The Pot and the Kettle

November 26, 2016 • Print, Sidebars • Views: 1142

Endemic Corruption and Political Turmoil in Brazil 

By Christina Bartzokis 

Dilma Rousseff, Brazil’s embattled Workers’ Party (PT) president, faces a crippled economy, plummeting approval ratings, and now the credible threat of impeachment. A majority vote for her impeachment in the Chamber of Deputies, Brazil’s lower house of Congress, means that impeachment proceedings will move forward into the Senate later this month. The basis for her impeachment is the accusation of hiding the budget deficit prior to her 2014 reelection campaign, a “crime of responsibility” and the most serious presidential offense under Brazil’s constitution. Rousseff also faces condemnation in the court of public opinion: only 8% of Brazilians approve of her presidency, and she is blamed for Brazil’s economic recession and rampant corruption.

However, Rousseff’s supporters have called the impeachment movement a “coup.” They alledge that Rousseff’s opponents in Congress are attempting to leverage her political vulnerability to create a public spectacle that will overshadow their own corruption. In fact, 60% of the 594 members of Congress are under investigation for criminal offences, including bribery, electoral fraud, and even kidnapping and homicide. Transparency Brazil, a corruption-monitoring group, noted that Rousseff’s greatest critics are  members of the Brazilian Democratic Movement Party (PMDB), which has been plagued by the highest number of corruption investigations of any party. For example, House Speaker Eduardo Cunha, the PMDB member leading the impeachment campaign, is accused of accepting millions of dollars in bribes as part of a corruption scandal involving state-run oil company Petrobras.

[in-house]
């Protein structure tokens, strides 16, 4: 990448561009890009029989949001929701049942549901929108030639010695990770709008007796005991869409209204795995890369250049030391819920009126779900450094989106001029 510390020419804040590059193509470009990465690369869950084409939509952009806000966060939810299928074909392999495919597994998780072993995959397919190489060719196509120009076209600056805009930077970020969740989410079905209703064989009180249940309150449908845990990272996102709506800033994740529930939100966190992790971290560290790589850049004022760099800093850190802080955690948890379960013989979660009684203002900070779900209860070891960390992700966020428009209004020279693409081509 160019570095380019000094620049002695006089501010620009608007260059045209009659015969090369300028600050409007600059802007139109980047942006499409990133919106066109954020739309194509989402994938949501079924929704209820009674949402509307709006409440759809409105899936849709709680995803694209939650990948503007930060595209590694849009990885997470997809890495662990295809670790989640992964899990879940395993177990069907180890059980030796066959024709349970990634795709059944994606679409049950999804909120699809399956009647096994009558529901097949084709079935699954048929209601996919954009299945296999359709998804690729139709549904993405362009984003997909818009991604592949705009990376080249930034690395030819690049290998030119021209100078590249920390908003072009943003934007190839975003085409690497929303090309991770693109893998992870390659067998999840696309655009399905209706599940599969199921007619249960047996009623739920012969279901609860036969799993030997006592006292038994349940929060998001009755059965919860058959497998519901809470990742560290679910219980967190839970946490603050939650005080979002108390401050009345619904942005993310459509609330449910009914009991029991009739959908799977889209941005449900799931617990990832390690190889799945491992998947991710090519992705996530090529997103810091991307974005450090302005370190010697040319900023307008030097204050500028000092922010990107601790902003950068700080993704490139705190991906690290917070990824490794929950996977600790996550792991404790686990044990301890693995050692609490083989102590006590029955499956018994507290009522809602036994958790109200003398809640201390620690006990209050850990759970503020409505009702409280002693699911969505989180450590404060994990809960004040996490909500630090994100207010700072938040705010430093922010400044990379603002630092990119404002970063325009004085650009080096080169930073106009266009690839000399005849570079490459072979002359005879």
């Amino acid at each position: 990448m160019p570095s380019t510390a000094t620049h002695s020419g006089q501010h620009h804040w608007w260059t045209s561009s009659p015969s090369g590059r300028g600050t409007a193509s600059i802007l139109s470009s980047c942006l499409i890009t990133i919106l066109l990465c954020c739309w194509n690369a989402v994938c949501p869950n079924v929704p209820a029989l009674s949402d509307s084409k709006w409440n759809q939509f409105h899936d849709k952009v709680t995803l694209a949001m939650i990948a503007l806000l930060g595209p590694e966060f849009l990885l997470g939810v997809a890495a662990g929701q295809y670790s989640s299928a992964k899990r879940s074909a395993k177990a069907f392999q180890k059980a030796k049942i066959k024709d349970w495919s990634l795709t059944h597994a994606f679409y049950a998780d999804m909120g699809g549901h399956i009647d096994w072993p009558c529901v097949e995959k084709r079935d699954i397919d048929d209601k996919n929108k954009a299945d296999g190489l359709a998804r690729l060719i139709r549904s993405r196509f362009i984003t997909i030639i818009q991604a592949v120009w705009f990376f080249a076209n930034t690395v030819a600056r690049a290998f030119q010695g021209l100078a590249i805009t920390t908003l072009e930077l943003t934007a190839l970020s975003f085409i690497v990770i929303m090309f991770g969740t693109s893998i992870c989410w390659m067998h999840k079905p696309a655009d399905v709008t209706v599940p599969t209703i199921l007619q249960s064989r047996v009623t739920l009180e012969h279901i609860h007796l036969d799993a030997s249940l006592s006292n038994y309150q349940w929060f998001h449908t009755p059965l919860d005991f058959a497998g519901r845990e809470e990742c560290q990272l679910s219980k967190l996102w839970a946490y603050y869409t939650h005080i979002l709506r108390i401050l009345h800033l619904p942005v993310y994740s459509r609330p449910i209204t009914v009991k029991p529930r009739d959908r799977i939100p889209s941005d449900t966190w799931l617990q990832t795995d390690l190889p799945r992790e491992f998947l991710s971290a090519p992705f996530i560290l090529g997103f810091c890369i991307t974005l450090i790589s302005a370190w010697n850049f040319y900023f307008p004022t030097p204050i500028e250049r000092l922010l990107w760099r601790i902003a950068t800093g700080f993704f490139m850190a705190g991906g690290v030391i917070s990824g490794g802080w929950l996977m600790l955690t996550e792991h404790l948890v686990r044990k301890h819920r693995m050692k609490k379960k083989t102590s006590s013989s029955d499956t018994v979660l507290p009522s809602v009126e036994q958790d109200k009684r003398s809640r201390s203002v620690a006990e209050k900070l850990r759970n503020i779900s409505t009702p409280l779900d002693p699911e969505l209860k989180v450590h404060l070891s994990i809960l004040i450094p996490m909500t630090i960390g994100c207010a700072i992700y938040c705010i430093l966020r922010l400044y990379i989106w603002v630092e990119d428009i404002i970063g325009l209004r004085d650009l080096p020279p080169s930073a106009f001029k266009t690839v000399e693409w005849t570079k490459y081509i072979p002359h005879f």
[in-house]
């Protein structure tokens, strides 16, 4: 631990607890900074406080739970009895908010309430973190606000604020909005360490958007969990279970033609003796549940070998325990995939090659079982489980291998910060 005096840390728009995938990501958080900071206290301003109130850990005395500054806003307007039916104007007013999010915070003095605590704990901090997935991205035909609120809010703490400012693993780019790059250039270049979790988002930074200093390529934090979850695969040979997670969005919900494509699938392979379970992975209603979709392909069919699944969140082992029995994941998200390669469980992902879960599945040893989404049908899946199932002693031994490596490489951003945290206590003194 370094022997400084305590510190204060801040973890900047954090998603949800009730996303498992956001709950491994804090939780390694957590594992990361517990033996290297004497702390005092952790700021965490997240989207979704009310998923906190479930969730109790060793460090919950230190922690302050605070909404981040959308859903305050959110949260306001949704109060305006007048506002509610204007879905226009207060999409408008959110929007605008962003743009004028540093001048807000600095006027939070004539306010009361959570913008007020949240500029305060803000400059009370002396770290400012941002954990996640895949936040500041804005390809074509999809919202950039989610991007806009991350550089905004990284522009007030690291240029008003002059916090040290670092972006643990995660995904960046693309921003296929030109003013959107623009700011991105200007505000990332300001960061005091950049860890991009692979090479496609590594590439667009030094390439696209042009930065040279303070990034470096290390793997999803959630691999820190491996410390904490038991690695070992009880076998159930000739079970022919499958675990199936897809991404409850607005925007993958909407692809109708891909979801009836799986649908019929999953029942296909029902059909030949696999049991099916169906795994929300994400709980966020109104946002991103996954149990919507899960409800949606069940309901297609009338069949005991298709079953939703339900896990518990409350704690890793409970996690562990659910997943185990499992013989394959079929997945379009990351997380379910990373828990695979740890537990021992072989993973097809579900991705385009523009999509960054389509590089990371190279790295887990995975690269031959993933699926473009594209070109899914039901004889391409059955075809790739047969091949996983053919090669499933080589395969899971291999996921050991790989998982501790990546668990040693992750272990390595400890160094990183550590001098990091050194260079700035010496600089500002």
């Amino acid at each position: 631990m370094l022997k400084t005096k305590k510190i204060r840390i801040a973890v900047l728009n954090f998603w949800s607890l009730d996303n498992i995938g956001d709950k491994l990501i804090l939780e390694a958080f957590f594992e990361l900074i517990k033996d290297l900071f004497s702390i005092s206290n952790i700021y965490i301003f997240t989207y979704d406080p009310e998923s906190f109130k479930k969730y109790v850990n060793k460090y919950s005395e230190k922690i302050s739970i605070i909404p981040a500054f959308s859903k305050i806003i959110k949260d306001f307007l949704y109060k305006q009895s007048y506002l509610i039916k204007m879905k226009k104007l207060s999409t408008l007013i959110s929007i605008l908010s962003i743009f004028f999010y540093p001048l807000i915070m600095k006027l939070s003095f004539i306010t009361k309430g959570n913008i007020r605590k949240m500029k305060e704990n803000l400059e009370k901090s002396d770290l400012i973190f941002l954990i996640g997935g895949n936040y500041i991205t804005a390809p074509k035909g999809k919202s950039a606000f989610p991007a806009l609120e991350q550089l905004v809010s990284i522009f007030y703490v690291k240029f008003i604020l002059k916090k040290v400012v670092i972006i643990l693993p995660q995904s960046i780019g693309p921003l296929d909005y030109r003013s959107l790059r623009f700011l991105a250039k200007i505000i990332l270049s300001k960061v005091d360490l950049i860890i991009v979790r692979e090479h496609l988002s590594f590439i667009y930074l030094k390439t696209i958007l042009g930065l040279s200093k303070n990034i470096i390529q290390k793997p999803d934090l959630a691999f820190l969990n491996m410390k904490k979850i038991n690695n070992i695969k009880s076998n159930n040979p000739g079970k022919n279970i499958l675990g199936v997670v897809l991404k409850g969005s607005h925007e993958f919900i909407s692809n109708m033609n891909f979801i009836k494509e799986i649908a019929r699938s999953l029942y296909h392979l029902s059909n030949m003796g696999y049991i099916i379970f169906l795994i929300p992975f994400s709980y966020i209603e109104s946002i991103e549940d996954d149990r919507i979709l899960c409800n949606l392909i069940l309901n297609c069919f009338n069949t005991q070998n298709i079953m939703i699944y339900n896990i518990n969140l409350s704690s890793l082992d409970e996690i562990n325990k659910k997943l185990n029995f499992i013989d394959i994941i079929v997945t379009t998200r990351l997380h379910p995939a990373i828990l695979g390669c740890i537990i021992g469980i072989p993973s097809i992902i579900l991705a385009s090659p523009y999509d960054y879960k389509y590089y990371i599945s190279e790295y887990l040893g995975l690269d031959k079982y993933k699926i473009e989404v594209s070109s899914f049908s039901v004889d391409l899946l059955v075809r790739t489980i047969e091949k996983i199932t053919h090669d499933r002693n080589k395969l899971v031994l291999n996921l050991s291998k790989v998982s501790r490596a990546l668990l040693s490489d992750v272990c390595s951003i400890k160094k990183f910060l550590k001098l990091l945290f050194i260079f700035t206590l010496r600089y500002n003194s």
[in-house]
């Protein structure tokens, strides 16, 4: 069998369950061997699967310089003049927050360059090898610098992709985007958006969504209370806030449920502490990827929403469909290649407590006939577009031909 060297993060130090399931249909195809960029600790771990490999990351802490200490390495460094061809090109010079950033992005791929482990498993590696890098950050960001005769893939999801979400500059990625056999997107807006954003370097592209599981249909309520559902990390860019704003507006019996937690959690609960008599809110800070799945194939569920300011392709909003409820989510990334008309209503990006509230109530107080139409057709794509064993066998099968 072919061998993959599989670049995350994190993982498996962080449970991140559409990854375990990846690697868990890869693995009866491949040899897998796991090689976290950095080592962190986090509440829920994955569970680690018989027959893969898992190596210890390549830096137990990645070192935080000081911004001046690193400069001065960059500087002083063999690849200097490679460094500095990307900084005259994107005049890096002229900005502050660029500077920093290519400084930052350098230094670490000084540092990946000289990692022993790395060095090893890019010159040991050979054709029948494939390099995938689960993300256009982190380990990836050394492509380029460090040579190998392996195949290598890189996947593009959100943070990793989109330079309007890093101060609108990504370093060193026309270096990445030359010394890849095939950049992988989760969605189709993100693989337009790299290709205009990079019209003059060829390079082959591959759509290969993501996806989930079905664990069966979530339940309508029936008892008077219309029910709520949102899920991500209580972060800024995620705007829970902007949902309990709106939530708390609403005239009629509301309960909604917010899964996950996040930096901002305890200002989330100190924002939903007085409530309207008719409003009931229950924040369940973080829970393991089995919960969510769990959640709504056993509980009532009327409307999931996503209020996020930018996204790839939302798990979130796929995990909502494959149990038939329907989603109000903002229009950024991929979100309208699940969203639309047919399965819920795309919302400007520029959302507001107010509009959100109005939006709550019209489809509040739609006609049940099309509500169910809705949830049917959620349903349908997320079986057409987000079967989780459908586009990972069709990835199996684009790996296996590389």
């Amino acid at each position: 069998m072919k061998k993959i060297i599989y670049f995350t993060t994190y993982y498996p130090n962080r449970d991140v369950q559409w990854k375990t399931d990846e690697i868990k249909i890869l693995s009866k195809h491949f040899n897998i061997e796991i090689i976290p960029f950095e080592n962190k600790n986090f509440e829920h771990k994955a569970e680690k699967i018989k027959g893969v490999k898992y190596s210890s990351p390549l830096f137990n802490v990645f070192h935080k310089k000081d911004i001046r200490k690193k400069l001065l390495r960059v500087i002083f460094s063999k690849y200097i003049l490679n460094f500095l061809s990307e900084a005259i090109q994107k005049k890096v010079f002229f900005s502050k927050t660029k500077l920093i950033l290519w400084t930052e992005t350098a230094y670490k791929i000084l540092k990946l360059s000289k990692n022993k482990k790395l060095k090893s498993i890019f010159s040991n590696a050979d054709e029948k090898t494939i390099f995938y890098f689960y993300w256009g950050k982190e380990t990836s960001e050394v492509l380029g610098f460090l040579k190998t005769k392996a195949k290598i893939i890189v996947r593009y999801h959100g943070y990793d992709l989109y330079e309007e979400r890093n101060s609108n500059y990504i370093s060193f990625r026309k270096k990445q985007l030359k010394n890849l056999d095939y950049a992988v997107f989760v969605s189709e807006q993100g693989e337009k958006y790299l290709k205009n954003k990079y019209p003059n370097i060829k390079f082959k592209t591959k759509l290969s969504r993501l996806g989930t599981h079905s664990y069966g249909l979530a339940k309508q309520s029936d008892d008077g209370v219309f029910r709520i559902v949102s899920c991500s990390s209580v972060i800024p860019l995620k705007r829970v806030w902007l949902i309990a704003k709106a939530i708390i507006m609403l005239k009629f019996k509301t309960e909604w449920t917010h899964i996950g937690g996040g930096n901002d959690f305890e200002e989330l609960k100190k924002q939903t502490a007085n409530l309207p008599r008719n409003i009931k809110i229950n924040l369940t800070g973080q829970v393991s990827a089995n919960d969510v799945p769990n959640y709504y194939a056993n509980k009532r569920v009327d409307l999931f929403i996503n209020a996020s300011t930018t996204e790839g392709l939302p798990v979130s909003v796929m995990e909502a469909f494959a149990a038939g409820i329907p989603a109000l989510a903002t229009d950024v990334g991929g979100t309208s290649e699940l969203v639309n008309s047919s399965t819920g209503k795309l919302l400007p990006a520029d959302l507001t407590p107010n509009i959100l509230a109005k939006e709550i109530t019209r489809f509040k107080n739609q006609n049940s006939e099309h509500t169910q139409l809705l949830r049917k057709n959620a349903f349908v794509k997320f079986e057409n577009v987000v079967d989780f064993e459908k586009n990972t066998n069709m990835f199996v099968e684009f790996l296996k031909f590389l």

Many Brazilians thus fear that Rousseff’s trial will obscure necessary and sweeping political reforms. Rousseff has echoed those concerns, and vowed to fight in the courts if her impeachment passes the Senate. Only time will tell whether the public rejection of corruption will be appeased by Rousseff’s martyrdom, or if a continuing demand for reform will see her accusers ousted from power as well.

Christina Bartzokis is a junior Global Affairs major in Jonathan Edwards college. Contact her at  

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